A team of neuroscientists in Japan has lost their 2012 article in Brain Research for duplicating elements of a figure from a paper they’d published earlier that year in another journal.
The article, “Dynamic changes of mitochondrial fission proteins after transient cerebral ischemia in mice,” came from a lab at Okayama University. The last author was Koji Abe. According to the retraction notice:
This article has been retracted at the request of the corresponding Author owing to the inadvertent duplication of some data [p-Drp-1 blots presented in fig. 2] between this article and “Dynamic changes of mitochondrial fusion and fission proteins after transient cerebral ischemia in mice”, Liu, W, Tian, F, Kurata, T, Morimoto, N, Abe, K. J. Neurosci. Res., 90 (6) (2012) 1183–1189, http://dx.doi.org/10.1002/jnr.23016.
We thought the titles of the two papers were awfully close for comfort, and, while the articles do seem to overlap quite a bit, they’re not identical.
Here’s the abstract from the Brain Research paper:
With fusion or fission, mitochondria alter their morphology in response to various physiological and pathological stimuli resulting in either elongated, tubular, interconnected or fragmented form. Immunohistochemistry and Western blot analyses were performed at 2, 7, 14 and 28 d after 90 min of transient middle cerebral artery occlusion (tMCAO) in mice. The present study showed that mitochondrial fission protein fission 1 (Fis1) and phosphorylated dynamin-related protein 1 (P-Drp1) both progressively increased with the peak at 14 d after tMCAO. Double immunofluorescent analysis showed the number of double positive cells with Fis1/Drp1 reduced between 2 and 28 d after 90 min of tMCAO, and also showed some double positive cells with Fis1/terminal deoxynucleotidyl transferase-mediated dUTP-digoxigenin nick end labeling (TUNEL) in the peri-infract regions at 2d after the reperfusion. The present study suggests a progressive activation of mitochondrial fission proteins Fis1 and P-Drp1 in relation to apoptotic process in neural cells of the peri-infract regions after tMCAO.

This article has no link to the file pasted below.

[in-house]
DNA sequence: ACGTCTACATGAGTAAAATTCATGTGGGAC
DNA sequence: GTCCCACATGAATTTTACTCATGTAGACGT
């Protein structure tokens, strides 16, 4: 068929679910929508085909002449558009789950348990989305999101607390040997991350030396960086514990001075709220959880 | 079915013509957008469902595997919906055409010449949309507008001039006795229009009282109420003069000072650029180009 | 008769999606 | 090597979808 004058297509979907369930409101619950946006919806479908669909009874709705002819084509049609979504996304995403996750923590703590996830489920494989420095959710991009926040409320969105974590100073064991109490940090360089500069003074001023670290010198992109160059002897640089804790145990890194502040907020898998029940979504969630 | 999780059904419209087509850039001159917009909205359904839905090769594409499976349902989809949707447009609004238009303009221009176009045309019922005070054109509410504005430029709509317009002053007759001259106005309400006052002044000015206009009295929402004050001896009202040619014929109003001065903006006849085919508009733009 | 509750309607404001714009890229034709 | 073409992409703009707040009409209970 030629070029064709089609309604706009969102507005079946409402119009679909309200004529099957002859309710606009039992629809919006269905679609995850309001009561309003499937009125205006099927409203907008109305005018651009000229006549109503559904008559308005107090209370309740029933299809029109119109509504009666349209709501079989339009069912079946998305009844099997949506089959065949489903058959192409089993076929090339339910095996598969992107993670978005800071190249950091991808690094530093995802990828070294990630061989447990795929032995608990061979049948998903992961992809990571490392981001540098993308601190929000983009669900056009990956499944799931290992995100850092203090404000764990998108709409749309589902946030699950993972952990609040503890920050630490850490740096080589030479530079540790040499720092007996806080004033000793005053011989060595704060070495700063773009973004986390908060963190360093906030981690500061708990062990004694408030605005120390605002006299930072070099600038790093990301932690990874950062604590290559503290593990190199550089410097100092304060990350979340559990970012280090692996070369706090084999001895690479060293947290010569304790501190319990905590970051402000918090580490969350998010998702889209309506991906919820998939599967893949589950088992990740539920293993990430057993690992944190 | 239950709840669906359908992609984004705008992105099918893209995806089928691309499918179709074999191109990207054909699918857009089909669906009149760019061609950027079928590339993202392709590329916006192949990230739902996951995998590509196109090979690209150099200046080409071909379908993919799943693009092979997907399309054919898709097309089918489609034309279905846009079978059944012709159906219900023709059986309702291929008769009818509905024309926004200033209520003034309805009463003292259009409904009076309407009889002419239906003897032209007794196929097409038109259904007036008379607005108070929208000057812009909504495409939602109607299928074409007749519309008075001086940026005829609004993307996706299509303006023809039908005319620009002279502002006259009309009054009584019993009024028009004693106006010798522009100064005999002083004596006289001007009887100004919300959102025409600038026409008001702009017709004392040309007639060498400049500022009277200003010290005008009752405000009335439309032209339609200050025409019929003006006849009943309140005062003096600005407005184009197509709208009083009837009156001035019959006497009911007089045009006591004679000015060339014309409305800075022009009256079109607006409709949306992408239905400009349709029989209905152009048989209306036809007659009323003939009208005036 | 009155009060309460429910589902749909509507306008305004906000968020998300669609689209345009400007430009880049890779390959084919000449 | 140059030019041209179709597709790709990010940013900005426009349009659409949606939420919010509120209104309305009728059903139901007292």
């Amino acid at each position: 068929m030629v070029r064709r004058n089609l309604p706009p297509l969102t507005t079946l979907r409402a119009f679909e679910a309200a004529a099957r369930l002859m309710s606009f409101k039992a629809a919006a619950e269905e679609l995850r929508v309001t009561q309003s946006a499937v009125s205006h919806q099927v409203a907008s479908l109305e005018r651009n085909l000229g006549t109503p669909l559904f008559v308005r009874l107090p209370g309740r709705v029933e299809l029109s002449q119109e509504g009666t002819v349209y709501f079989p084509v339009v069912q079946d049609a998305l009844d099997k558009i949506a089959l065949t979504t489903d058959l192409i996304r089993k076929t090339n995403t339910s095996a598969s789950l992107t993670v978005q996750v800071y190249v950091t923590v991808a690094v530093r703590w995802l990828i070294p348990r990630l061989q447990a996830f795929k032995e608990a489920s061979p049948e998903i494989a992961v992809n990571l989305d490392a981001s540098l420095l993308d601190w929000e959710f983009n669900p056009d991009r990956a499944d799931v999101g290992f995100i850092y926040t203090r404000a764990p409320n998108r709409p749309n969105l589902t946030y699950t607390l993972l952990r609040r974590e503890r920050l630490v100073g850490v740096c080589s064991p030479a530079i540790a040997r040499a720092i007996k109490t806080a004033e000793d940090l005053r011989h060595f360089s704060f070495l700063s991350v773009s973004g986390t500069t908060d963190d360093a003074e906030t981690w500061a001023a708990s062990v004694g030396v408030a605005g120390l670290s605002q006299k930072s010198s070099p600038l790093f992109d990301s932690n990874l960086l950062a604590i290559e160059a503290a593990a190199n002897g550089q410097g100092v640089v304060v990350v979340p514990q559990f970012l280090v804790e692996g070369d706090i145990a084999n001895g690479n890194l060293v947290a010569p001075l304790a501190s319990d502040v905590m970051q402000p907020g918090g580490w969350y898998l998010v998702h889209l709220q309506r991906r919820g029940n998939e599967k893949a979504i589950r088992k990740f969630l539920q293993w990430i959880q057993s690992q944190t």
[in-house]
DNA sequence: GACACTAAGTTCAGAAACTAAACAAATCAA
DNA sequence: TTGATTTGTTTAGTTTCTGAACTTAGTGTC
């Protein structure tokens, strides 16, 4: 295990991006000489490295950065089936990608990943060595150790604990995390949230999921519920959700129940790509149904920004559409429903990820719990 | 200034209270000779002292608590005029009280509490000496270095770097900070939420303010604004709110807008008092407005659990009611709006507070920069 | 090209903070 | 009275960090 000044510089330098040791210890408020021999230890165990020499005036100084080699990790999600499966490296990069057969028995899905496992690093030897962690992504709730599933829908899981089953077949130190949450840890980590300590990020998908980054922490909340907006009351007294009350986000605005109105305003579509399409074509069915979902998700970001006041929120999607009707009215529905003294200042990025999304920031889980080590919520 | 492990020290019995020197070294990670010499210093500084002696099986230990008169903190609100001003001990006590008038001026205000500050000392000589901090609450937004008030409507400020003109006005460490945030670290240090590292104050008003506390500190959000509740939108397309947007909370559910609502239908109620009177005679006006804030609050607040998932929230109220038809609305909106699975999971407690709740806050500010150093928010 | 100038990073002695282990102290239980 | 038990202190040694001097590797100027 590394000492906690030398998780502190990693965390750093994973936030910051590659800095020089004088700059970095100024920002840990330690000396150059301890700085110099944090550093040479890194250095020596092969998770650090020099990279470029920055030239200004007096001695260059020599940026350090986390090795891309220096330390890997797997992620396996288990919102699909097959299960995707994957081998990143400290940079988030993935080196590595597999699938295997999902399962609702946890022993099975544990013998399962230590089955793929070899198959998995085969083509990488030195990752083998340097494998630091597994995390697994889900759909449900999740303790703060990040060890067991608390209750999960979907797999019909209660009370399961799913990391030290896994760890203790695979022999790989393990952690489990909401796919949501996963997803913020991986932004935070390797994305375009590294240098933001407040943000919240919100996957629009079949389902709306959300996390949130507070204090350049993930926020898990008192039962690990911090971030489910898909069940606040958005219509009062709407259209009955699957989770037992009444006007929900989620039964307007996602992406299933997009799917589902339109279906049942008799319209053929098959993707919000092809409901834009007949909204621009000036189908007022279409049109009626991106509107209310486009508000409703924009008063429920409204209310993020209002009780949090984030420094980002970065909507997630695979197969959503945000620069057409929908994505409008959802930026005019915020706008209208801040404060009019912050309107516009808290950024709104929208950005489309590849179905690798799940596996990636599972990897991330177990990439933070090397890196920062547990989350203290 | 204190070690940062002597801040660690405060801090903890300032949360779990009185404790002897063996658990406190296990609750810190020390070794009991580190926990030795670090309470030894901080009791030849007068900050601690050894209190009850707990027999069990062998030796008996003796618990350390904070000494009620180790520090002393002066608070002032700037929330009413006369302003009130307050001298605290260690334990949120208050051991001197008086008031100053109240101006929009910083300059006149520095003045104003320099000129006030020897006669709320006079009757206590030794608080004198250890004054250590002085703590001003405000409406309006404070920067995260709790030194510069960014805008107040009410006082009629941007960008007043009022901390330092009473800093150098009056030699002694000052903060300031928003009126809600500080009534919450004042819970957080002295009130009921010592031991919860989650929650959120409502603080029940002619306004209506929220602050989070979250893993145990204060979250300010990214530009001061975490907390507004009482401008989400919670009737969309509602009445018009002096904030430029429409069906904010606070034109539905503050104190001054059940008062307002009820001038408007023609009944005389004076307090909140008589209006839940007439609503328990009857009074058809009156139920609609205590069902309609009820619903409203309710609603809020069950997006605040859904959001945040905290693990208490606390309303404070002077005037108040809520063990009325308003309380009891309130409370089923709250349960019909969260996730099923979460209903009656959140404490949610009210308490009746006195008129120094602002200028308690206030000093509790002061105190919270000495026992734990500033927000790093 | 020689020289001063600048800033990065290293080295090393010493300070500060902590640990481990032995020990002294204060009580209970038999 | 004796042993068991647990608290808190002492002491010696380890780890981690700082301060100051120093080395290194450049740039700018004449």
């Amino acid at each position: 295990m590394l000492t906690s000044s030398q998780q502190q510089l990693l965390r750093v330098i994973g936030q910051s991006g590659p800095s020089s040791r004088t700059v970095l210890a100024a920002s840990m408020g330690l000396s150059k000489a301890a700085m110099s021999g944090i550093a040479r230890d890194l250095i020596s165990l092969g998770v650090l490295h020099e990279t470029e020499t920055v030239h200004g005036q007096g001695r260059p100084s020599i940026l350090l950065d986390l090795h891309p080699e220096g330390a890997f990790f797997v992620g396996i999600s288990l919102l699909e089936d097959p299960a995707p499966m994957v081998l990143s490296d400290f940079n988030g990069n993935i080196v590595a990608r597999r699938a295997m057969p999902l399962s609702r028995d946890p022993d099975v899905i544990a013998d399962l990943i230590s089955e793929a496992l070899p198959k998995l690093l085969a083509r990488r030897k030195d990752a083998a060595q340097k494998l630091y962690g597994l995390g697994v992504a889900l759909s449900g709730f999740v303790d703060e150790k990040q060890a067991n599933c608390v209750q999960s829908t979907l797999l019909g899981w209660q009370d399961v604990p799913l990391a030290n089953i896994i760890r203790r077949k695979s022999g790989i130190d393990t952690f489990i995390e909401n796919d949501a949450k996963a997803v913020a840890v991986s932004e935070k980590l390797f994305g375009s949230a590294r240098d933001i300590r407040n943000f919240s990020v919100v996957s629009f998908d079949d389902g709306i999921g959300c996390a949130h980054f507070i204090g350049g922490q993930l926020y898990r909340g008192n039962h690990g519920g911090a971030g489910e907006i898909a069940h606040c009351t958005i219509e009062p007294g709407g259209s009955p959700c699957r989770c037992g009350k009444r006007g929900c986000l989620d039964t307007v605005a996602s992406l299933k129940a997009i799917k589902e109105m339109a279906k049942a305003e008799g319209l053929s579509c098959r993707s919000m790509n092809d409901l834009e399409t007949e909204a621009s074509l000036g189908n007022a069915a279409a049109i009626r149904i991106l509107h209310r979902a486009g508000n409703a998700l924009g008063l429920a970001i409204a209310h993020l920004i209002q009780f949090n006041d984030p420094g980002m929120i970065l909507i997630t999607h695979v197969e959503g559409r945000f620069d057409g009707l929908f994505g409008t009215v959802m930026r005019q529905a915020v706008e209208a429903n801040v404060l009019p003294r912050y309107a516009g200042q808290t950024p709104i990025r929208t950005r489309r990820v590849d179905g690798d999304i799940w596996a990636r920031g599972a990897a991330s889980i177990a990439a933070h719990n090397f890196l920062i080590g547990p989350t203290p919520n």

And the one from the Journal of Neuroscience Research:
With fusion or fission, mitochondria alter their morphology in response to various physiological and pathological stimuli, resulting in elongated, tubular, interconnected, or fragmented forms. Immunohistochemistry and Western blot analysis were performed at 2 days, 7 days, 14 days, and 28 days after 90 min of transient middle cerebral artery occlusion (tMCAO) in mice. This study showed that mitochondrial fission protein dynamin-related protein 1 (Drp1) and fusion protein optic atrophy 1 (Opa1) were both upregulated in the ischemic penumbra, with the peak at 2 days after tMCAO, whereas phosphorylated-Drp1 (P-Drp1) progressively increased with a peak at 14 days after tMCAO. Double-immunofluorescence analysis showed many Drp1/cytochrome c oxidase subunit l (COX1) double-positive cells and Opa1/COX1 double-positive cells in the ischemic penumbra and also showed some double-positive cells with Drp1/terminal deoxynucleotidyl transferase-mediated dUTP-digoxigenin nick end labeling (TUNEL) and Opa1/TUNEL in the ischemic penumbra. In contrast, both Drp1 and Opa1 showed progressive decreases until 2 days after tMCAO in the ischemic core because of necrotic brain damage. The present study suggests that there was a continuous mitochondrial fission and fusion during these periods in the ischemic penumbra after tMCAO, probably in an effort toward mitophagy and cellular survival.
So, same study design (and quite possibly the same experiment) but different proteins.